Using Hawthorn Berries

Using Hawthorn Berries – Hawthorn grows as both a shrub and tree throughout North America, Europe and Asia. As a member of the Rosaceae (rose) family, it is protected with sharp thorns. Hawthorn has a somewhat neglected medicinal secret: Hawthorn berries, full of mild sweetness and tangy sourness. From heart tonic to stress reliever, here are five health benefits of Hawthorn Berry.

In Traditional Chinese Medicine (TCM), the hawthorn berry is known as a heart tonic, and recent research shows that these “fire berries” are cardioprotective.

Using Hawthorn Berries

A 2018 review published by the NIH National Library of Medicine names hawthorn berry as a cardiotonic herb. Hawthorn berries contain phytonutrients (anthocyanidins and proanthocyanidins), antioxidants that stimulate and strengthen blood vessel walls. The plant exhibits positive inotropic and negative chronotropic effects as well as an increase in coronary blood flow and exercise tolerance.

Hawthorn Berry Uk High Resolution Stock Photography And Images

Hawthorn extracts including the berries, leaves and flowers are also used to treat heart conditions such as bradyarrhythmia and vasculitis, according to a 2016 report published in

. However, hawthorn in general may increase the chance of bleeding in patients taking antiplatelet or anticoagulant agents.

Should you take hawthorn berries for heart palpitations? While hawthorn berries have been shown to be cardiotonic, consult your doctor before incorporating this herb into your treatment regimen, including extracts or tea.

Hawthorn berries contain fiber, a digestive aid that acts as a prebiotic to reduce constipation. Prebiotics stimulate and nourish the growth of good gut bacteria that are essential for a healthy digestive system.

Hawthorn Berry (crataegus Monogyna)

Hawthorn (its berries, leaves, and flowers) has been found useful in treating gastrointestinal ailments and other digestive problems, according to a 2015 critical review published in

Which analyzed 88 scientific papers. The review shows that hawthorn has useful applications in the treatment of abdominal pain, diarrhea, distension and indigestion. The paper notes its use as an effective diuretic in European tradition.

Hawthorn berry is listed as a natural ingredient in some hair care and hair growth products, but is it effective? In the past, hawthorn berry has shown promise in stimulating the growth and size of hair follicles in rats. The polyphenol content in these berries is believed to cause these effects. However, further research is needed on the effects in humans.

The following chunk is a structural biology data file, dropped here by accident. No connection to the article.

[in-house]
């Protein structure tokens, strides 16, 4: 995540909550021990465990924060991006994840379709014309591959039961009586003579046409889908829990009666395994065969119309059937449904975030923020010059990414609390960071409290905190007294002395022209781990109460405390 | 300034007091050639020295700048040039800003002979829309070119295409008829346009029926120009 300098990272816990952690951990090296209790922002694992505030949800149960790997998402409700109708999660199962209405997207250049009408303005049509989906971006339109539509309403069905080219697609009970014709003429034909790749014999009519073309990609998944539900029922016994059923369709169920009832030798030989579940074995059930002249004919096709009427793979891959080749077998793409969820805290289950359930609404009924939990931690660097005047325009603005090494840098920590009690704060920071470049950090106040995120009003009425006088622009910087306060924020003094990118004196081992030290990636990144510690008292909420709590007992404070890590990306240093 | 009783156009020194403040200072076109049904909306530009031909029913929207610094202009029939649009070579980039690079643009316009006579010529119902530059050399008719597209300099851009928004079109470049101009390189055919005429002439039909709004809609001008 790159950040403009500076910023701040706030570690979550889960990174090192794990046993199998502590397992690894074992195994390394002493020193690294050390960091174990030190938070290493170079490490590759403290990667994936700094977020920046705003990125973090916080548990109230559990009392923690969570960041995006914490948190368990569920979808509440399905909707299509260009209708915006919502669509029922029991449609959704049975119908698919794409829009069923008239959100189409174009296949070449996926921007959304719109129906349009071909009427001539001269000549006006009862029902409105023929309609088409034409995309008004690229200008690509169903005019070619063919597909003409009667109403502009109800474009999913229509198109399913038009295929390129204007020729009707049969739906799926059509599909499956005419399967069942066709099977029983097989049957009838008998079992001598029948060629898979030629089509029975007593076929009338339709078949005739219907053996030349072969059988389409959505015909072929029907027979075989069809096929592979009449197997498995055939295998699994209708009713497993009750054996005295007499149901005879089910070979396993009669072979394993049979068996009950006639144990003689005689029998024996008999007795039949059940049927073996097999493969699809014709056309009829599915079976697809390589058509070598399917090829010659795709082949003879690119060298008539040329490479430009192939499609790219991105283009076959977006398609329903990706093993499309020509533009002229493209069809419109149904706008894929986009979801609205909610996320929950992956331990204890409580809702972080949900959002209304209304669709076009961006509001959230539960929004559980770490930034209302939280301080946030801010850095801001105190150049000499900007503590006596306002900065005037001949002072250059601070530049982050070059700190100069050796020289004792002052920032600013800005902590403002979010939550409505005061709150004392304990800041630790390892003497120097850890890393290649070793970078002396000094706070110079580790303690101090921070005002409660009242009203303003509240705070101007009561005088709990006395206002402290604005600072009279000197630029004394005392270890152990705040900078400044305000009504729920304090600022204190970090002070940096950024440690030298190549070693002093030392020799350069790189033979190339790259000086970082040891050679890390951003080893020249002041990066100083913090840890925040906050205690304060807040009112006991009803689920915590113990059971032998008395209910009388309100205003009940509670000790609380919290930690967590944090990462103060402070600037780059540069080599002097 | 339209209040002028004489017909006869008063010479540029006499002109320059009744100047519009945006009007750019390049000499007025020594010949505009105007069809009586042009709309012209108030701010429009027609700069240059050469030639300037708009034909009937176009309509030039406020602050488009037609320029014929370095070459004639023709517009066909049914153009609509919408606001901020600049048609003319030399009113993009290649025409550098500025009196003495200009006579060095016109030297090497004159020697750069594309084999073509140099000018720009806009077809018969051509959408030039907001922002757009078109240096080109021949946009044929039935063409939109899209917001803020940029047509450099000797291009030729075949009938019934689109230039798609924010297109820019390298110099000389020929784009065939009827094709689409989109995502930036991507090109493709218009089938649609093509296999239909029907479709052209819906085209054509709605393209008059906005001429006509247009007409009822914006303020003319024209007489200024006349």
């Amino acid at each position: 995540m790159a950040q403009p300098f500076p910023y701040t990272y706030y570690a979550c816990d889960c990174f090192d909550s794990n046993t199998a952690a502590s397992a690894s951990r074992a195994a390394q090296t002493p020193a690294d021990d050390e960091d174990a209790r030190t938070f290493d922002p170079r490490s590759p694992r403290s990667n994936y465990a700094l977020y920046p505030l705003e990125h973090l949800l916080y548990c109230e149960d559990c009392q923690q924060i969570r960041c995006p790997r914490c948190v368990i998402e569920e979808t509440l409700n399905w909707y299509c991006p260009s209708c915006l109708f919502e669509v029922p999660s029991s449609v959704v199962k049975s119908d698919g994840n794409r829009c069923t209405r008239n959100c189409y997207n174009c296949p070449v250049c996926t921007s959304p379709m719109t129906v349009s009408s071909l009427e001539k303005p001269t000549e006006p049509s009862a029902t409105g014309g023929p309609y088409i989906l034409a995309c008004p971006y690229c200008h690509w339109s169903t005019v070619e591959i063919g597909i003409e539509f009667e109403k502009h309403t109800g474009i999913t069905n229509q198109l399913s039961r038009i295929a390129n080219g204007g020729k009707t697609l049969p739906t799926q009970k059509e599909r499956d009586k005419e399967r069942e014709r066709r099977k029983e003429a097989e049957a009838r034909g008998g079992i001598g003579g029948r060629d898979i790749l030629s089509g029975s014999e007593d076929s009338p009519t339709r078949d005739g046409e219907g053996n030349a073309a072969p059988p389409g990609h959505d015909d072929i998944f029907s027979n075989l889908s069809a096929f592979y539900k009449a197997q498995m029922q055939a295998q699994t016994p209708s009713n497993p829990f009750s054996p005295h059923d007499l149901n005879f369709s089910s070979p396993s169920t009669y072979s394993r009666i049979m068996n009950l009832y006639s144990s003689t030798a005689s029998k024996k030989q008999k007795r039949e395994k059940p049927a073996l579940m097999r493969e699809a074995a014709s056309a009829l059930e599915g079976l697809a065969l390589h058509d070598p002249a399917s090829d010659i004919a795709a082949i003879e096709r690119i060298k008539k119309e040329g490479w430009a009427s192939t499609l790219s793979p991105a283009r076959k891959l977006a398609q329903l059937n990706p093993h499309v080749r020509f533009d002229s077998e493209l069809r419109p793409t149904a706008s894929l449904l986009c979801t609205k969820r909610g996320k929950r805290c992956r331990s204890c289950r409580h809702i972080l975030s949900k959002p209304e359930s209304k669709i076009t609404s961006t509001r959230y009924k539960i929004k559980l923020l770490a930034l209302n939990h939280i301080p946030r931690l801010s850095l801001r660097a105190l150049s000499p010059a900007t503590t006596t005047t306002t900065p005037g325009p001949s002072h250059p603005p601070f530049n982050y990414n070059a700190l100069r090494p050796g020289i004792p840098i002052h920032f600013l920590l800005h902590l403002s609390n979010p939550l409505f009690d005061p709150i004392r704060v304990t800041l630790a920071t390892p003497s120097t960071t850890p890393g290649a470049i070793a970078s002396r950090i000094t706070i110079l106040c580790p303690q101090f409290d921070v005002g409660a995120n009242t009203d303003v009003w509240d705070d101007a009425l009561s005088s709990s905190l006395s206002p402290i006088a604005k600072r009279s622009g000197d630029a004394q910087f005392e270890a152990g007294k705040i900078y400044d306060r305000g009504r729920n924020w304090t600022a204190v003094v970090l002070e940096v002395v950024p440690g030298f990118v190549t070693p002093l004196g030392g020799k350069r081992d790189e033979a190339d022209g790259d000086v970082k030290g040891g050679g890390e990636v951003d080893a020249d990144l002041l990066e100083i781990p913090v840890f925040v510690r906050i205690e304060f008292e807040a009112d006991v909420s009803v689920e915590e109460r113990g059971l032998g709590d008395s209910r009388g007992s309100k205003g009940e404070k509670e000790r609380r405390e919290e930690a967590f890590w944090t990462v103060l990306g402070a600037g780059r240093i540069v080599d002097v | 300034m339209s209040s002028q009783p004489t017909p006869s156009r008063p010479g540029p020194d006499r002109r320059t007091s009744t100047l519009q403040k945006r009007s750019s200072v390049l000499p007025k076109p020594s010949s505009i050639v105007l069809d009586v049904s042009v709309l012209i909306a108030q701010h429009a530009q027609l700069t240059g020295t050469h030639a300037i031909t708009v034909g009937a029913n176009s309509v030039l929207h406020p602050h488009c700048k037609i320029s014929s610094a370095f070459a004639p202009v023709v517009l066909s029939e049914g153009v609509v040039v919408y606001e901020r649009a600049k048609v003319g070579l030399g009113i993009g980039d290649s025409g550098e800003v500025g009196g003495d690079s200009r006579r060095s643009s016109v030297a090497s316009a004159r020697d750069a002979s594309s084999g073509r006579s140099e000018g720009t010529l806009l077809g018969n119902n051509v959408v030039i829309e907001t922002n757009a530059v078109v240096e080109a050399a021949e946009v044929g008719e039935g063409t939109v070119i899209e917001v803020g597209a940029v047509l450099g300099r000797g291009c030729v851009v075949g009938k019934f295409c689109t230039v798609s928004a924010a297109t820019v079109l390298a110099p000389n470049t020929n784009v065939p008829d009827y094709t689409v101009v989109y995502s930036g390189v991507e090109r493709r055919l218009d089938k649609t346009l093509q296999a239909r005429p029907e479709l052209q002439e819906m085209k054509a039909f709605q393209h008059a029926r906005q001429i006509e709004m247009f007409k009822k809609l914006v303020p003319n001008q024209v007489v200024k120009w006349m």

How do you use Hawthorn Berry on your hair? Many people prefer to include hawthorn berries in their diet, such as making hawthorn berry syrup for pancakes, and absorb the nutrients that way. Others invest in over-the-counter natural hair care products like hawthorn berry butters or tonics.

Hawthorn Berry Powder — Rooted Apothecary

David Hoffmann, BSc, founding member and past president of the American Herbalists Guild, recommends making a tea by steeping a teaspoon of hawthorn berries in a cup of warm water and then straining it before consuming. He advises not to exceed three cups a day. A consultation with an herbalist can give you more guidance, but you should first talk to your doctor about using such complementary therapies.

Free radicals are unstable atoms linked to aging, chronic disease and cancer. The 2015 scientific bibliography with 88 papers published in

Noted that hawthorn berries contain significant amounts of polyphenols, an antioxidant compound that fights free radicals. In addition to the antioxidant capacity of polyphenolic compounds, they are also protective against inflammation and other markers for chronic disease.

Hawthorn extracts may contain compounds from the berries, flowers and leaves of the hawthorn plant that help reduce anxiety. An earlier double-blind study published in

Hawthorn (crataegus Oxycantha)

Analyzed a formulation of hawthorn extract, California poppy flower, and magnesium and its effects on 264 people with anxiety. Results revealed a significant reduction in mild to moderate levels of anxiety compared to placebo. However, the specific role played by hawthorn was not analyzed in depth.

The NIH National Center for Complementary and Integrative Health also notes the promotion of hawthorn for use in the treatment of anxiety.

Hawthorn berry supplements often contain the berry, flowers and leaves. The NIH’s National Center for Complementary and Integrative Health indicates that the most common side effects from taking hawthorn may include nausea, dizziness, and digestive symptoms. Those taking anticoagulants should avoid eating hawthorn.

Always consult your doctor or a registered dietitian before adding any supplement to your diet. Many products have different dosage recommendations, and your healthcare provider can better direct you as they know your medical history.

The People’s Pharmacy